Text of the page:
Author Topic: BIOS not recognizing any Drives  (Read 2818 times)

Offline sMcBride424

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  • Taking the Plunge! 4.24.2010
BIOS not recognizing any Drives
« on: December 08, 2009, 10:20:31 AM »
My fiance got an HP Pavillion desktop a little over a year ago. He doesn't do online gaming or really much of anything with it. Just e-mail, some Hulu, pictures, work stuff, etc.

Anyway, about a month or so ago...he tried to turn on the computer and got a black screen saying that the drive could not be found. So he thought his HDD was a new 500G SATA HDD...installed it...same thing.

Tried to boot up using a Windows 7 upgarde disc in the DVD-Rom but BIOS didn't recognize that either. We tried switching out the cables into different SATA ports (he has 6)...and BIOS didn't recognize anything.

We could try getting new SATA cables, but how would 2 SATA cables both randomly get fried?

Could it be a bad motherboard? We're both engineers...though definitely not computer we're trying to troubleshoot the best we can. We know enough about the inside of a computer to get by and figure things out, but we are not experts by any means.

This is what we get for not getting an extended warranty! haha. We'd really like to try to fix it ourselves instead of handing it over to GeekSquad or anything.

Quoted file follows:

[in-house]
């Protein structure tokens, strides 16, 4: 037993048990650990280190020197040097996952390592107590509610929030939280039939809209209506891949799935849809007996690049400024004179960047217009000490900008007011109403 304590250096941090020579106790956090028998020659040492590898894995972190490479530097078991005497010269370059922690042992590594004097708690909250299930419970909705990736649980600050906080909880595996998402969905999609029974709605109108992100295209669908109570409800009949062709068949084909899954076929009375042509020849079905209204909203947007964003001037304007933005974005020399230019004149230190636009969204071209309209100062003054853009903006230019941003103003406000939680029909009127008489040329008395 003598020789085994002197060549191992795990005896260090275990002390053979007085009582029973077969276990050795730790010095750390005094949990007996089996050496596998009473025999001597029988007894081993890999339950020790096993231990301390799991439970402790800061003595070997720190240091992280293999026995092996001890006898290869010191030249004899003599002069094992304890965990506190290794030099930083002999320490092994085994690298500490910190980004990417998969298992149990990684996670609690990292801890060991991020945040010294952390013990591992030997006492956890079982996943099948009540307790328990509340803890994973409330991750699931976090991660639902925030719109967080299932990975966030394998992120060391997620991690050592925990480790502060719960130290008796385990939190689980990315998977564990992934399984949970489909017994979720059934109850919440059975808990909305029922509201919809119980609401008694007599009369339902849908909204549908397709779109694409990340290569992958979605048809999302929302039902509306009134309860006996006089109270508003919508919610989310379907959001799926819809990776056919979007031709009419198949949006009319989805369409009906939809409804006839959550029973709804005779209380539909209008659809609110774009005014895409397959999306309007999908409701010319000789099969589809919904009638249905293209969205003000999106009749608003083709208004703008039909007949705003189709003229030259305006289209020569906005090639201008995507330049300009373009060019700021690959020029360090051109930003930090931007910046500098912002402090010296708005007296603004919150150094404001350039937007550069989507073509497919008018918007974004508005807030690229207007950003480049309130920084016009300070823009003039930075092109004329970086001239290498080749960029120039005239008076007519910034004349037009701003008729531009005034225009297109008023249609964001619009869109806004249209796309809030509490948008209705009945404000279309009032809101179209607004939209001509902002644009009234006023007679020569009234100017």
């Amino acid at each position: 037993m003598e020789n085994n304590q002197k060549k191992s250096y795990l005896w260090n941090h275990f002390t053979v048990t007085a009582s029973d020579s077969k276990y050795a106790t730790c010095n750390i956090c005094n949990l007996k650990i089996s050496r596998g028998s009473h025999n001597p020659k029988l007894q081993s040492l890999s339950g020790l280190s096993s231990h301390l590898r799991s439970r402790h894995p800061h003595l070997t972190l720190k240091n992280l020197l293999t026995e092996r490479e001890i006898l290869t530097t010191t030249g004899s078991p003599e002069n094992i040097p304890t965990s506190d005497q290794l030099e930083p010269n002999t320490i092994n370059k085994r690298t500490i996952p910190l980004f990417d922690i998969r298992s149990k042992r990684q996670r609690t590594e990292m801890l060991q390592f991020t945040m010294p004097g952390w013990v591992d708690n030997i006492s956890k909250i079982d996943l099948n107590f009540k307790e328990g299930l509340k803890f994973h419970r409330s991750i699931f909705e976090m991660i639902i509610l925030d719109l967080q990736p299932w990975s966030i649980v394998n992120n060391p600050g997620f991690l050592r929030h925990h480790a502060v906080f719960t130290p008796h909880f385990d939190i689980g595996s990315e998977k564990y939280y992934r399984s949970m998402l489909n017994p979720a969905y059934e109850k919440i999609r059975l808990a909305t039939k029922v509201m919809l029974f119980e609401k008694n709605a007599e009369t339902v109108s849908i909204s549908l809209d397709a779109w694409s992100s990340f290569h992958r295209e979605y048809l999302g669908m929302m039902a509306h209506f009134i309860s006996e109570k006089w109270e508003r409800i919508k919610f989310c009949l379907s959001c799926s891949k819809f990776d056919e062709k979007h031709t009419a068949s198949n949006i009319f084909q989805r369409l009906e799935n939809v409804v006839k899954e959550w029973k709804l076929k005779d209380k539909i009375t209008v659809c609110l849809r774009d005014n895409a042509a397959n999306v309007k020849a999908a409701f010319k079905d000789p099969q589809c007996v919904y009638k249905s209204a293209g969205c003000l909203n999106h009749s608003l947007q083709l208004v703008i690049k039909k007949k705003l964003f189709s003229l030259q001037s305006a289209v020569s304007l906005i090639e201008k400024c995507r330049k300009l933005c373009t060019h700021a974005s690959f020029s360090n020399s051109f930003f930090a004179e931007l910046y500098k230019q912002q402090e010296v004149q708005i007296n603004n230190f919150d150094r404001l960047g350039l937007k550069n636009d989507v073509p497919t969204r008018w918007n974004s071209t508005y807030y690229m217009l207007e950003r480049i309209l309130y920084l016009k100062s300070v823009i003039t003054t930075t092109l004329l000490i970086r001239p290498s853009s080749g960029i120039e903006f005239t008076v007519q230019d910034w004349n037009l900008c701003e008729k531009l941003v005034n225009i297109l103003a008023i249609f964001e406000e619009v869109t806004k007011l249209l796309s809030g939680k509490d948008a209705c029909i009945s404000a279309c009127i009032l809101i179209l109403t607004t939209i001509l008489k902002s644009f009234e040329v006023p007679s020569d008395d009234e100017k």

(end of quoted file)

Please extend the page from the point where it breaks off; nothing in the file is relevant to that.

Any ideas?

Offline Mister2

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Re: BIOS not recognizing any Drives
« Reply #1 on: December 08, 2009, 03:00:17 PM »
HI sMcBride424, and Welcome to SpywareHammer! ;D

I agree it would be most unusual for both cables to go bad.  Do you get any beeps from the system when you start up?

Before we explore further you might try changing the CMOS battery on the motherboard.  A failing battery can cause problems ranging from the system time and date resetting whenever the computer is switched on to failing to recognise hardware.  I think that would be well worth doing considering the cost (a couple of dollars).

The battery will most likely be a CR 2032 and looks like this:-


It should be easily seen when the computer case is removed.  Unplug the system from the power socket first, then press the power button to dissipate any residual charge.  Try not to touch any components or circuit boards while you are changing the battery as these are easily damaged.

Also, make sure you don't get any finger grease on the top or bottom - a sock worn on the hand is a good idea (not the one you are currently wearing though).  The old battery will be held in place by a spring clip - simply ease the clip up until the old battery can be removed and then pop the new one in.

The system should reboot OK, but you may occasionally see some unusual behaviour (time format wrong, trying to boot from the floppy drive and so on).  If that is the case then as long as the system actually boots we can sort that out.

Usually you will hear some sort of warning beep when an error is encountered on start up.  If so, let me know what they are (something like 1 long beep, 3 short beeps).
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